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I passed all test cases, except for the Hi-Density ones (which I’m assuming are there for optimizing code). Problem is, for the life of me, I can’t think of other ways to check for squares more efficiently than one by one. P.S. I’m relatively new to Python and programming by the way
Could you describe in details how did you check for squares “one by one”? By understanding your algorithm, it is possible to point out why your algorithm is inefficient, so that you will have a direction to make improvement.
I created a list of all the possible pairs of x and y coordinates (including combinations with 0 and width/height), then I went through the list with a nested for loop and subtracted the values from each pair to check if they are equal (ex. if x1-x2==y1-y2 from (x1,y1) and (x2,y2) pairs). It’s a very blunt way of doing it, but I just couldn’t figure out how to approach it more “elegantly” P.S. hope I didn’t give too much away, but since I can’t 100% this puzzle yet, it should be fine
Thanks your detailed information.
In each check, you have to calculate (x1-x2) and (y1-y2), two subtractions.
When you have 1000 times of compare, you have to do the above calculation 2000 times. Most of the results have been done before.
This is why you got timeout.
You can calculate it only once, store it. When you need it again, pull it out to use directly.
Thanks for the hint I’ll try that now and see what I can do
thank you java_coffee_cup for the nice puzzle.
i fail only validator 6, and wonder why. Here is my try in AWK:
index every length created by the x and y measurements with a value of the number of instances.
for every length in both x and y, multiply instances and add to the count.
I’ll try and puzzle this out. Thanks again.
10 2 1 1
hi @user938300 Try this.
thank you again @java_coffee_cup; this time for the help.
code returns 0 for your example. am i missing something? i find no 1x1 or 2x2 or 5x5 or 10x10 in there.
EDIT: needed count=0 for 100% thanks once more!
If your code can handle non-existence of squares, there could be a bug somewhere I don’t know. For self verification, you may try write another simpler version without using indexing for cross check. You know the mapping and compare part has higher risk to conceal bugs.
Thanks for your solution description. It helped me to pass Hi-density tests.
I checked my code with this inputs
10 10 2 1 2 5 3
10 2 1 1 5 1
Mb it can help.
The Hi-Density tests were trickier due to heavier computations.
It forced me to rethink the problem and I finally found an elegant solution, passing from 11s computing to 1ms (11 000 times faster!)
It was really enjoyable, thanks for this
Congrets to your significant improvement. Glad that you enjoyed it.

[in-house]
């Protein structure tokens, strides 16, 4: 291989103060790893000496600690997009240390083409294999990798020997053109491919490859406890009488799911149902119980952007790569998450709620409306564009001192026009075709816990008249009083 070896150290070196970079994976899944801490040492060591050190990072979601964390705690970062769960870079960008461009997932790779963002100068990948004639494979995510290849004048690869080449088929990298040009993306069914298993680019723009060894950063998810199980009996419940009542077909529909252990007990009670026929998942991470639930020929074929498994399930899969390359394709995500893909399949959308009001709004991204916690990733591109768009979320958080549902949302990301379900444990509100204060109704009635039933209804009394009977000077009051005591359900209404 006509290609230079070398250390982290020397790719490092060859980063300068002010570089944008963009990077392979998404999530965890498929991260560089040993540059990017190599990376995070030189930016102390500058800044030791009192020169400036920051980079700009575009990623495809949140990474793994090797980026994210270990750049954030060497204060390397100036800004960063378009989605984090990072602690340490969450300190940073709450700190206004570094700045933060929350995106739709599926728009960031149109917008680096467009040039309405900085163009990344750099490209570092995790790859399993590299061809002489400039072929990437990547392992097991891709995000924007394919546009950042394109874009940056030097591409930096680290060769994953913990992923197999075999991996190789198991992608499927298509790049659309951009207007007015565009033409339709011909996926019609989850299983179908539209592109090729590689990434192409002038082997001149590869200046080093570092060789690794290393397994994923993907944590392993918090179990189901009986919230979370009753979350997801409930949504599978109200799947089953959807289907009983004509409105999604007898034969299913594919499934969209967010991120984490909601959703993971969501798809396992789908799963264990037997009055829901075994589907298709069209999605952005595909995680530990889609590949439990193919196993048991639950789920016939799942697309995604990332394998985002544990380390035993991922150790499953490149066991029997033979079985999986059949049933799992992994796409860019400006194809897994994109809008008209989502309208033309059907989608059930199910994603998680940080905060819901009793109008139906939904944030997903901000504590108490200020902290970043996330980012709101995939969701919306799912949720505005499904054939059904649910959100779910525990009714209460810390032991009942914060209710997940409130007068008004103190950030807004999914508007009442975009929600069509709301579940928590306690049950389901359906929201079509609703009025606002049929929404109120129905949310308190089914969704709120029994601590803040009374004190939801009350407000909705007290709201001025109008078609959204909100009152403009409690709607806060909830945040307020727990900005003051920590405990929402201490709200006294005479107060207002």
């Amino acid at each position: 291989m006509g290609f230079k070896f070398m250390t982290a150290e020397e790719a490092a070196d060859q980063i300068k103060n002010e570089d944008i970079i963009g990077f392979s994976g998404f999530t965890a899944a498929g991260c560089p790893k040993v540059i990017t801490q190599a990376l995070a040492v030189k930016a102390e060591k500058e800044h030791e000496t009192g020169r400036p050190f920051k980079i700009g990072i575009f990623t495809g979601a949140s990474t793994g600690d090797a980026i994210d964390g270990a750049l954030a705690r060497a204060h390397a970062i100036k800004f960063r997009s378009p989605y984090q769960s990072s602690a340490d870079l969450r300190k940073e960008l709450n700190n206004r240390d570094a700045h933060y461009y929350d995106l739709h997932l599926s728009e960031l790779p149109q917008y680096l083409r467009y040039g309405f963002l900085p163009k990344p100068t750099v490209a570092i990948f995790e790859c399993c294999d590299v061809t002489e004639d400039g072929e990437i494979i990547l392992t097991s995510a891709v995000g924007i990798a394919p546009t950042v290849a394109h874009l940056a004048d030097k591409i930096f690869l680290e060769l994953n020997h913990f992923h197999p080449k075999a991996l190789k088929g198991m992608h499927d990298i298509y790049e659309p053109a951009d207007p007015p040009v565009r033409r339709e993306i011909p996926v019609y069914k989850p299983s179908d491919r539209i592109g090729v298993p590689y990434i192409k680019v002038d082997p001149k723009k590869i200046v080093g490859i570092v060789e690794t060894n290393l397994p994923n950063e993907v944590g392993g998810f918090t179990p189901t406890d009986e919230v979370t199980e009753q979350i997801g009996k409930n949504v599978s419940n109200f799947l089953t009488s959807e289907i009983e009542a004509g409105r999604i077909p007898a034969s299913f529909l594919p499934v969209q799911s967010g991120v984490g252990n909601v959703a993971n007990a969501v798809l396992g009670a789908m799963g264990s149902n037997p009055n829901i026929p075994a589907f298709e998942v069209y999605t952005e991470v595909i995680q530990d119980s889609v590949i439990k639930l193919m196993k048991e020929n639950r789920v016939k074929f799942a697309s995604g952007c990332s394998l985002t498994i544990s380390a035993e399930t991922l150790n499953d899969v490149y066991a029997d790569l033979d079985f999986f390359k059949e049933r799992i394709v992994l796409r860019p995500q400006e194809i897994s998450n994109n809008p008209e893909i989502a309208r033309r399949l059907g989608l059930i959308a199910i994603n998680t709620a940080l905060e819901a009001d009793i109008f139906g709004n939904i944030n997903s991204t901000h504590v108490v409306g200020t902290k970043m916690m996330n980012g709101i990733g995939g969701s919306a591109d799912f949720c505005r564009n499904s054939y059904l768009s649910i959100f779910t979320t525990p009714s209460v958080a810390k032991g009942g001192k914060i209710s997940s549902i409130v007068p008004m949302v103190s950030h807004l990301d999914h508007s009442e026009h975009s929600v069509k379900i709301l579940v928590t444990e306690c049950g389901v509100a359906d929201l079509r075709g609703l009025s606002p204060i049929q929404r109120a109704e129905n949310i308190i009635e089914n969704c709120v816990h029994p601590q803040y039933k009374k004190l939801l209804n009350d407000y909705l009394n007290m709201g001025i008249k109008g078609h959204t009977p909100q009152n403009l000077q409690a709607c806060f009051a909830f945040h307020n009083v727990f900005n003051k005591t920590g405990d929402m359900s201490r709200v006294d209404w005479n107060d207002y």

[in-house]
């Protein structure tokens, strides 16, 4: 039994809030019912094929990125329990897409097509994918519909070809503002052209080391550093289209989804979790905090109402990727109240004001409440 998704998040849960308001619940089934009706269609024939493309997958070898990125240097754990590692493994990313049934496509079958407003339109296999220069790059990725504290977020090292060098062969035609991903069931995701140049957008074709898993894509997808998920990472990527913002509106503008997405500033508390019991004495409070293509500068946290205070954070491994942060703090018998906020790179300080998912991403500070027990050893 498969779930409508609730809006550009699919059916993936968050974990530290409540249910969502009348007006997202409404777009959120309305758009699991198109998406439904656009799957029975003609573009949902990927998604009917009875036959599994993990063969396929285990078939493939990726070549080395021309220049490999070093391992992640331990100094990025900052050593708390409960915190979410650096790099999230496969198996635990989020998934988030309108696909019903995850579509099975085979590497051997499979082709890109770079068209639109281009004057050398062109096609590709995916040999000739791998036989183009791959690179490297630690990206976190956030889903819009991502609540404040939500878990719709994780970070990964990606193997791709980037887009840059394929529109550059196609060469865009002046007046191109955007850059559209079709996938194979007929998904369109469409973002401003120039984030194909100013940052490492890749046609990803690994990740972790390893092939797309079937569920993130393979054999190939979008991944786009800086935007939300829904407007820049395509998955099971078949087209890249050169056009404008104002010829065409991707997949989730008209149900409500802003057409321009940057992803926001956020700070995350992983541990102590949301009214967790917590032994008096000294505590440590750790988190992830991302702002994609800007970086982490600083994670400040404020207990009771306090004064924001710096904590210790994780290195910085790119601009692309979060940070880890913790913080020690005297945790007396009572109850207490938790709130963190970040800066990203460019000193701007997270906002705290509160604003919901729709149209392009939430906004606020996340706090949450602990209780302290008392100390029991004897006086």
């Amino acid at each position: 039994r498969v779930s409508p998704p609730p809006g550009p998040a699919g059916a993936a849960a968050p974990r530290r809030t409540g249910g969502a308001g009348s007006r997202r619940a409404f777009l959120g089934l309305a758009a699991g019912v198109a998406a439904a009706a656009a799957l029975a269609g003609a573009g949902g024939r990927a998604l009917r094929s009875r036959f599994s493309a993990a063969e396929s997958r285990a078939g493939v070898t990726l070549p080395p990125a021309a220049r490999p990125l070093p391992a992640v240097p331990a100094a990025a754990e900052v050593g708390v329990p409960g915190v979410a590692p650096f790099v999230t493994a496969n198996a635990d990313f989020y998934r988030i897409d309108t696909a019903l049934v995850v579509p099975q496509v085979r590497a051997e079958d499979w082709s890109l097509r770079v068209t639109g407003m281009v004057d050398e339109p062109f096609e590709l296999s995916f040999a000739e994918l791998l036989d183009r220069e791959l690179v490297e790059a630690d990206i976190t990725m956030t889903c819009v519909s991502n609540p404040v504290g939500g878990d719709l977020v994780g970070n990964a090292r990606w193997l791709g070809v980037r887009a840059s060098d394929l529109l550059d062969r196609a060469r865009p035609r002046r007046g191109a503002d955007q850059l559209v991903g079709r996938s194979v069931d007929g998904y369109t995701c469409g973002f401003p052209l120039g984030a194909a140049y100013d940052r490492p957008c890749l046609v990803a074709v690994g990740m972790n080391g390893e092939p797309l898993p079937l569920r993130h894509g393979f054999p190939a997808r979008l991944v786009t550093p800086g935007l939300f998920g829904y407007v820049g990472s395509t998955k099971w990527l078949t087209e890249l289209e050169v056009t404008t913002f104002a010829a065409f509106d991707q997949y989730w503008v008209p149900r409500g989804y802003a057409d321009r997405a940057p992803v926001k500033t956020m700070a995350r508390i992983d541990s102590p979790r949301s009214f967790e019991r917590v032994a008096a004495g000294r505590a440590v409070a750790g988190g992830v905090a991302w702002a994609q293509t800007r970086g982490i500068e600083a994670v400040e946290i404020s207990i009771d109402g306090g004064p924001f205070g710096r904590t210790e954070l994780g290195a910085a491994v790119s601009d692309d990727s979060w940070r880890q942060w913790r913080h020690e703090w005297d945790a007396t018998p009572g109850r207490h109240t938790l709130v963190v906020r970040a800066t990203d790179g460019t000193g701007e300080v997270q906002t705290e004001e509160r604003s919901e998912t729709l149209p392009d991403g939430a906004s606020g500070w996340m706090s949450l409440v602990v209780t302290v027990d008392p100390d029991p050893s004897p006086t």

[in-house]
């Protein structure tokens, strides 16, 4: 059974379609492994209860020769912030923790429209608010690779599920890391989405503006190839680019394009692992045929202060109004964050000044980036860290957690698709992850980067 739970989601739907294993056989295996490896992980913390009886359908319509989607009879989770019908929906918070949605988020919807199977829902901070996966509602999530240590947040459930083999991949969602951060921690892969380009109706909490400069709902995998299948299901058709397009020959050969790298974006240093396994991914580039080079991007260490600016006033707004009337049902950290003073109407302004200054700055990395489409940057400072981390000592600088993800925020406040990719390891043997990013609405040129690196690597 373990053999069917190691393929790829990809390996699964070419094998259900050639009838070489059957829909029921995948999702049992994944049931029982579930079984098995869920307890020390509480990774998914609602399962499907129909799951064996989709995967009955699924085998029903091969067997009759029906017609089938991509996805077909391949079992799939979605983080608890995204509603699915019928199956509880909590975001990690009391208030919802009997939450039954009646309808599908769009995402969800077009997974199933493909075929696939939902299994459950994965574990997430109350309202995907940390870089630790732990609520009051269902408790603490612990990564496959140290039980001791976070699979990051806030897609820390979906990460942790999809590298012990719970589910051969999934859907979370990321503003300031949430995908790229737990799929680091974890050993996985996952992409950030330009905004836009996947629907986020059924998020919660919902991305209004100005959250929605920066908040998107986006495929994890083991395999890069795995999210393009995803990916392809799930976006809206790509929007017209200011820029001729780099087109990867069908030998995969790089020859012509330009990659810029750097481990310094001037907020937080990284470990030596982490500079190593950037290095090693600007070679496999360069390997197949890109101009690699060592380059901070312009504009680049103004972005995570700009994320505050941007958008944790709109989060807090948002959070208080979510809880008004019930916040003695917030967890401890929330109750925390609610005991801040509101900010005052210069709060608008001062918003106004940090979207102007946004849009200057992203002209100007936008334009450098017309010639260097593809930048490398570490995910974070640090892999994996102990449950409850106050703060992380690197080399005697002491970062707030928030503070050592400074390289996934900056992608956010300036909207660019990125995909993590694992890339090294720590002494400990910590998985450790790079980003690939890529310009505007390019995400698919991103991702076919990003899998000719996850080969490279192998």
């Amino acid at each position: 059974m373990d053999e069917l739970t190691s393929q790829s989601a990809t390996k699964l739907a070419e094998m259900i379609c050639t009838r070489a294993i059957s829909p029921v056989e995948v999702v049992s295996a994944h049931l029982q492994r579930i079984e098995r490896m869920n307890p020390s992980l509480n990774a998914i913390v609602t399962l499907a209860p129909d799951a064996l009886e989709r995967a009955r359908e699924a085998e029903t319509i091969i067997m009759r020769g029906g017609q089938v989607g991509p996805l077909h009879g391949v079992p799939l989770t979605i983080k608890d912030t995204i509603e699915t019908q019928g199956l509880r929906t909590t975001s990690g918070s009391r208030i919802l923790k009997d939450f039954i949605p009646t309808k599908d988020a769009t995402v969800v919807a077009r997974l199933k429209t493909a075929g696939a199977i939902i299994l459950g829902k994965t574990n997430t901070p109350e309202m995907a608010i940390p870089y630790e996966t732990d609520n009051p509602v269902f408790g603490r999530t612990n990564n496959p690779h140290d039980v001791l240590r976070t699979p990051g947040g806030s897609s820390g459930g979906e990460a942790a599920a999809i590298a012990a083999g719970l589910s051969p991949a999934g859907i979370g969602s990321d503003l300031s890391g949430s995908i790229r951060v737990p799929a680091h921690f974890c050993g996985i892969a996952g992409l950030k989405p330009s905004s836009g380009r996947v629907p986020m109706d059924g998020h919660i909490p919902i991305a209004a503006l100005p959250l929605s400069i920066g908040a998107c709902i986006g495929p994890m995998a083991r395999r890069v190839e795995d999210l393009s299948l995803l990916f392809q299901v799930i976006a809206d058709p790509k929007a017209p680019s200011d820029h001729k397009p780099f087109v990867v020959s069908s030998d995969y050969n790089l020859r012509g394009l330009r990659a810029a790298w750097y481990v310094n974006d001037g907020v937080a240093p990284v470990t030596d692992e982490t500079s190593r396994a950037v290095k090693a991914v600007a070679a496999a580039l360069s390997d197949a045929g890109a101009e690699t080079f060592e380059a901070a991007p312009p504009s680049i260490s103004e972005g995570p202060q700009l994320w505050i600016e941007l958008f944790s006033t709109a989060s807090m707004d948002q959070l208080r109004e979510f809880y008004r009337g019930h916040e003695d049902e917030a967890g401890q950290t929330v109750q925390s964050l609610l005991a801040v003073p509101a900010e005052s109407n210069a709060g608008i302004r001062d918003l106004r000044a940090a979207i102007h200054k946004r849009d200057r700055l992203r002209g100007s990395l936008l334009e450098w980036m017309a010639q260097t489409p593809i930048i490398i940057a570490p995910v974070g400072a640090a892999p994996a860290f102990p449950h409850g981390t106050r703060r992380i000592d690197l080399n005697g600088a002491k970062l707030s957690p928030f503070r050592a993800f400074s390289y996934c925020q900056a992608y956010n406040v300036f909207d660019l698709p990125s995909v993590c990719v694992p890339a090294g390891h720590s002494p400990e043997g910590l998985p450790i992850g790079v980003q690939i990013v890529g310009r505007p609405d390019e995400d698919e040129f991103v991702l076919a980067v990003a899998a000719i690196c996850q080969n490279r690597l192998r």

Nice puzzle, thanks!
I’m able to pass everything save Validator 9.
Is it likely that I need further optimization or should I look elsewhere?
I appreciate that I’ve had to research and experiment to find ways to optimize in Python.
If you can pass validator 8 and all the “Hi-density” tests, validator 9 should not be a problem in terms of computing complexity. It looks very alike the “Imbalance” test case. Nothing special or designed to be tricky in the validator. There could be a subtle logical bug in the code that you may have to design and try out unit tests.
Thanks your interest in this puzzle.
Thank you for your advice and the interesting challenge.
I tweaked the code to I used catch the intersection of side lengths in height and width and passed the final validator. The code is a bit faster too .
I haven’t figured why the old code failed yet.
Hello, during several days I’ve tried to optimize my code or find new algorithm to pass Hi-Density tests without success.
I give up) Could someone help me with the hint or solution?
@zuko I gave a hint in PM.
It is surprising that this little puzzle attracted so many coders’ interest and at the same time causing so much difficulty to many coders as reflected by the very low (55%) success rate.
As this puzzle is meant to be an “Easy” one for practice, I decided to give some hints to help out anyone who might need it.
[Do not open the hidden text below if you do not want to see the hint]
The puzzle asks for checking “sub-rectangles”. A rectangle is composed of width and height properties. By extending this concept, the puzzle is asking for checking “sub-widths” and “sub-heights”.
What is “sub-width”? Suppose you have several measurements [a, b, c] on the width side.
Together with the full width, you have widths :a, b, c, w. You still need the combinations of these basic widths. They are:
w-c, w-b, w-a, c-b, c-a, b-a
So there should be 10 sub-widths.
Same logic for sub-heights.
Finally, compare each of the sub-widths with each of the sub-heights, increment your counter when they match. You will get the correct sub-square count.
Note that you only need to calculate all these sub-lengths once. Store them in arrays or lists. During compare, you do not need to calculate these add or subtraction any more.
If the language you use is particularly slow, you can further optimize the data. Put the list into maps (value : count) to reduce iteration during compare. This can further speed up the execution in bigger data sets.
The above algorithm does not rule out any alternative and clever algorithms that you can think of…DP? Graph? Many possibilities.
@java_coffee_cup You could use ROT13 or make a collapsible block (Toolbar > Options > Hide Details).